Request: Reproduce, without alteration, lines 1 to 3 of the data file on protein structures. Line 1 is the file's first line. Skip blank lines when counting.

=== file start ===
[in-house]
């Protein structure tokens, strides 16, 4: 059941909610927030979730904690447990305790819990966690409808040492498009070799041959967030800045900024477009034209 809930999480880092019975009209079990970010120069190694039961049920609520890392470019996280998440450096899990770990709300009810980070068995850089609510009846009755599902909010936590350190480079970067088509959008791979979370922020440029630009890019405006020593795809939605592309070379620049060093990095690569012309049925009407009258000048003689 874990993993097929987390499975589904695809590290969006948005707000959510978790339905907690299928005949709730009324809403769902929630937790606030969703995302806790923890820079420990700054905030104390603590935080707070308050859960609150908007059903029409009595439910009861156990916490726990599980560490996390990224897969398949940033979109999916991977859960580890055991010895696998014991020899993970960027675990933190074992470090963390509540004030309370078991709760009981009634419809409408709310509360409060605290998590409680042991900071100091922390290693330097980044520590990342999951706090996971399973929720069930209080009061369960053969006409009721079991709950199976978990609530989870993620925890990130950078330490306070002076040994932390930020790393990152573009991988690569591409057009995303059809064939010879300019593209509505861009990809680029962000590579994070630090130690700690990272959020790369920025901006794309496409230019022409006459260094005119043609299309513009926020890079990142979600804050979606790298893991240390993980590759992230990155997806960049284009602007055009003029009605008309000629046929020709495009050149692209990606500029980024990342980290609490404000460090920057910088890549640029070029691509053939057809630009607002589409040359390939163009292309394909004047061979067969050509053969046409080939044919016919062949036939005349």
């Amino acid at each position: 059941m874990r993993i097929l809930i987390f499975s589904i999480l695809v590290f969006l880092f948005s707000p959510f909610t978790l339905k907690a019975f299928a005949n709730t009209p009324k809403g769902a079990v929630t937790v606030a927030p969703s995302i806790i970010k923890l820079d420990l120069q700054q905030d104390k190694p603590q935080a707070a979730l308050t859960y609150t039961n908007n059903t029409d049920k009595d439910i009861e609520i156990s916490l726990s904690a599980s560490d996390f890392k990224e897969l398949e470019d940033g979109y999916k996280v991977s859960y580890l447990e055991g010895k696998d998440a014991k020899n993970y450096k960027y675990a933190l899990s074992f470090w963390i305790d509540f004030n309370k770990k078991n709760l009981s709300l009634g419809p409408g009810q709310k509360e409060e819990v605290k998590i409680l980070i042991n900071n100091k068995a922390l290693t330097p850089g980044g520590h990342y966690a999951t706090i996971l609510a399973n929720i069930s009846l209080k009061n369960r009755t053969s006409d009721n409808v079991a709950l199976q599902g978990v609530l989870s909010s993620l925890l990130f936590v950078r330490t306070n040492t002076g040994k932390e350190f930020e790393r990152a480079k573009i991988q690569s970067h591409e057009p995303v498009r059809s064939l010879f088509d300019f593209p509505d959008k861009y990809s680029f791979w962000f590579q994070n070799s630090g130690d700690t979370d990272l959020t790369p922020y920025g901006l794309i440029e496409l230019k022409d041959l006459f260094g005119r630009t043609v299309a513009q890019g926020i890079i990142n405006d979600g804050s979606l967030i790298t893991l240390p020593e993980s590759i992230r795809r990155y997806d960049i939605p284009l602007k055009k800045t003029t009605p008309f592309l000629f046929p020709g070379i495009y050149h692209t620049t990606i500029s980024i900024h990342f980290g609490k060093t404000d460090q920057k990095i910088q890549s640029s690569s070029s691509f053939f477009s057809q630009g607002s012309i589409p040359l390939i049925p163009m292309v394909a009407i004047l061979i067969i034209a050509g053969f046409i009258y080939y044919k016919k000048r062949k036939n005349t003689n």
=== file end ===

[in-house]
């Protein structure tokens, strides 16, 4: 059941909610927030979730904690447990305790819990966690409808040492498009070799041959967030800045900024477009034209 809930999480880092019975009209079990970010120069190694039961049920609520890392470019996280998440450096899990770990709300009810980070068995850089609510009846009755599902909010936590350190480079970067088509959008791979979370922020440029630009890019405006020593795809939605592309070379620049060093990095690569012309049925009407009258000048003689 874990993993097929987390499975589904695809590290969006948005707000959510978790339905907690299928005949709730009324809403769902929630937790606030969703995302806790923890820079420990700054905030104390603590935080707070308050859960609150908007059903029409009595439910009861156990916490726990599980560490996390990224897969398949940033979109999916991977859960580890055991010895696998014991020899993970960027675990933190074992470090963390509540004030309370078991709760009981009634419809409408709310509360409060605290998590409680042991900071100091922390290693330097980044520590990342999951706090996971399973929720069930209080009061369960053969006409009721079991709950199976978990609530989870993620925890990130950078330490306070002076040994932390930020790393990152573009991988690569591409057009995303059809064939010879300019593209509505861009990809680029962000590579994070630090130690700690990272959020790369920025901006794309496409230019022409006459260094005119043609299309513009926020890079990142979600804050979606790298893991240390993980590759992230990155997806960049284009602007055009003029009605008309000629046929020709495009050149692209990606500029980024990342980290609490404000460090920057910088890549640029070029691509053939057809630009607002589409040359390939163009292309394909004047061979067969050509053969046409080939044919016919062949036939005349």
């Amino acid at each position: 059941m874990r993993i097929l809930i987390f499975s589904i999480l695809v590290f969006l880092f948005s707000p959510f909610t978790l339905k907690a019975f299928a005949n709730t009209p009324k809403g769902a079990v929630t937790v606030a927030p969703s995302i806790i970010k923890l820079d420990l120069q700054q905030d104390k190694p603590q935080a707070a979730l308050t859960y609150t039961n908007n059903t029409d049920k009595d439910i009861e609520i156990s916490l726990s904690a599980s560490d996390f890392k990224e897969l398949e470019d940033g979109y999916k996280v991977s859960y580890l447990e055991g010895k696998d998440a014991k020899n993970y450096k960027y675990a933190l899990s074992f470090w963390i305790d509540f004030n309370k770990k078991n709760l009981s709300l009634g419809p409408g009810q709310k509360e409060e819990v605290k998590i409680l980070i042991n900071n100091k068995a922390l290693t330097p850089g980044g520590h990342y966690a999951t706090i996971l609510a399973n929720i069930s009846l209080k009061n369960r009755t053969s006409d009721n409808v079991a709950l199976q599902g978990v609530l989870s909010s993620l925890l990130f936590v950078r330490t306070n040492t002076g040994k932390e350190f930020e790393r990152a480079k573009i991988q690569s970067h591409e057009p995303v498009r059809s064939l010879f088509d300019f593209p509505d959008k861009y990809s680029f791979w962000f590579q994070n070799s630090g130690d700690t979370d990272l959020t790369p922020y920025g901006l794309i440029e496409l230019k022409d041959l006459f260094g005119r630009t043609v299309a513009q890019g926020i890079i990142n405006d979600g804050s979606l967030i790298t893991l240390p020593e993980s590759i992230r795809r990155y997806d960049i939605p284009l602007k055009k800045t003029t009605p008309f592309l000629f046929p020709g070379i495009y050149h692209t620049t990606i500029s980024i900024h990342f980290g609490k060093t404000d460090q920057k990095i910088q890549s640029s690569s070029s691509f053939f477009s057809q630009g607002s012309i589409p040359l390939i049925p163009m292309v394909a009407i004047l061979i067969i034209a050509g053969f046409i009258y080939y044919k016919k000048r062949k036939n005349t003689n």